Here is the interesting passage from Ickes introduction:
There were two ways in which I might have approached the job. I could have said to the President: “Mr. President, you have given me a bunch of tough hombres to deal with, and the only way that I can get along with them is for you to give me dictatorial power so that I can tell them what to do, and see that they do it. That would have been Hitler’s way. In fact some people, including, I suspect, a good many oil men themselves, thought that it would be my way, too. But I fooled them. It just so happens, that in spite of contrary opinions here and there, I believe in the American system of free enterprise. It is also the fact that I believe that business can best do its part – in peace as in war – with the least possible direction, and with the least interference, by the Government.” (Ickes, Fightin’ Oil)
The point is, Ickes and progressivism had great impact because he and others like him worked from within the system to implement progressive policies and to defend those policies to the public. Ickes was an equally controversial Secretary of the Interior.
Right now, we, progressive and democrats, are fighting each other, and when we do that, like the former progressives did, we lose. We’ve lost ground for more than 30 years by giving up control of our power within the government, have you spoken to a federal employee lately? Have you heard the things they say about the federal government…. But they work for the federal government!!!!! Oh man, I do plenty, so don’t we need to be applying for those positions, if you want people to think the government can do great things don’t the people who are employed their need to believe in the system too? Republicans have done a fantastic job of appointing their friends to positions of power in the federal government, in turn they hire more conservative employees, how else could someone like Michelle Bachmann work for the IRS? If we aren’t pro-active an attempt to infiltrate the government, our policies will never be implemented on a large scale. Changing the system means participating in the system, and every single time we fail to do that, we lose ground to the Norquist crowd and we allow their message to become more powerful.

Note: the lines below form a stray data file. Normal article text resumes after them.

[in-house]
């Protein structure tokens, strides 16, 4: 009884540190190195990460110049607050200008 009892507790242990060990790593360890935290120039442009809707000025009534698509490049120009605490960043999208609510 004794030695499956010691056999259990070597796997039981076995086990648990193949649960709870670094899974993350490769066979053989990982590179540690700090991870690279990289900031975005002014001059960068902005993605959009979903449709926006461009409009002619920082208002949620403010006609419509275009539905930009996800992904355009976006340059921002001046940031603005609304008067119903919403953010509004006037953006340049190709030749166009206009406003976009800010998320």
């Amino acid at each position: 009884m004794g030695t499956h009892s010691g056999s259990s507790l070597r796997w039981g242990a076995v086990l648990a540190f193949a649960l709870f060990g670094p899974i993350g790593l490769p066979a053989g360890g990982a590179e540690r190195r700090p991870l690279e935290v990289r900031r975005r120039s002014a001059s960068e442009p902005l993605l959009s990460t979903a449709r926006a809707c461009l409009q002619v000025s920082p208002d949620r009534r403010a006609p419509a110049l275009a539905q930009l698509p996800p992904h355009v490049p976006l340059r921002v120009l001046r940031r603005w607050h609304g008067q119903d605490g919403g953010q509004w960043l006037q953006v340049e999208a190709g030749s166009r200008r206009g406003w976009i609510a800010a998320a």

In short, we have to quit fighting with each other and we need to put our head down and work together. The President is just one guy, and he only serves for a short time, changes come from long term concerted efforts. If people want to see progressive change they must, must participate in the system.
Ickes, Harold L. Fightin’ Oil. New York: Alfred A. Knopf, 1943.
—. The Autobiography of a Curmudgeon. Chicago: Quadrangle Books, 1943.
—. “Who Killed the Progressive Party.” The American Historical Review 46.2 (1941): 306-337.
Watkins, T. H. Righteous Pilgrim: The Life and Times of Harold L. Ickes 1874 – 1952. New York: Henry Holt and Company, 1990.